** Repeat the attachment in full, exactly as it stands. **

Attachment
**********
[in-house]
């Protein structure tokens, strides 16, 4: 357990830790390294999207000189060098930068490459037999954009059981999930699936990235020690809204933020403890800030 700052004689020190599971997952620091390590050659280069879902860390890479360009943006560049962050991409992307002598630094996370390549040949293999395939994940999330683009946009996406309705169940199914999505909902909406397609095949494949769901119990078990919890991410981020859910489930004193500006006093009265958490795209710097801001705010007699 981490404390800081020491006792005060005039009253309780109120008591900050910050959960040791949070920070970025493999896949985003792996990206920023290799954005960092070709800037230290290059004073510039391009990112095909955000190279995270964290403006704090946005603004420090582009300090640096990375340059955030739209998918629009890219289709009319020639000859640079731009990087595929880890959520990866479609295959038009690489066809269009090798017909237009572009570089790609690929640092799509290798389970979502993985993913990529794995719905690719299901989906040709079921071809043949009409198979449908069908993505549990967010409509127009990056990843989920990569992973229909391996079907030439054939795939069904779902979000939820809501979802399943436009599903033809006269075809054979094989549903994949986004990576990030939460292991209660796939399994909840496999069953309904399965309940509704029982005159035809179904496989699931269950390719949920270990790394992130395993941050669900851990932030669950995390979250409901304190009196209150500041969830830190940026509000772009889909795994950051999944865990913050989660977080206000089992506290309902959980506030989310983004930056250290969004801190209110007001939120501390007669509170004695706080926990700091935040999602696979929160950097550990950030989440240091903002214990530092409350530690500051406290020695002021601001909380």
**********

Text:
[in-house]
């Protein structure tokens, strides 16, 4: 357990830790390294999207000189060098930068490459037999954009059981999930699936990235020690809204933020403890800030 700052004689020190599971997952620091390590050659280069879902860390890479360009943006560049962050991409992307002598630094996370390549040949293999395939994940999330683009946009996406309705169940199914999505909902909406397609095949494949769901119990078990919890991410981020859910489930004193500006006093009265958490795209710097801001705010007699 981490404390800081020491006792005060005039009253309780109120008591900050910050959960040791949070920070970025493999896949985003792996990206920023290799954005960092070709800037230290290059004073510039391009990112095909955000190279995270964290403006704090946005603004420090582009300090640096990375340059955030739209998918629009890219289709009319020639000859640079731009990087595929880890959520990866479609295959038009690489066809269009090798017909237009572009570089790609690929640092799509290798389970979502993985993913990529794995719905690719299901989906040709079921071809043949009409198979449908069908993505549990967010409509127009990056990843989920990569992973229909391996079907030439054939795939069904779902979000939820809501979802399943436009599903033809006269075809054979094989549903994949986004990576990030939460292991209660796939399994909840496999069953309904399965309940509704029982005159035809179904496989699931269950390719949920270990790394992130395993941050669900851990932030669950995390979250409901304190009196209150500041969830830190940026509000772009889909795994950051999944865990913050989660977080206000089992506290309902959980506030989310983004930056250290969004801190209110007001939120501390007669509170004695706080926990700091935040999602696979929160950097550990950030989440240091903002214990530092409350530690500051406290020695002021601001909380």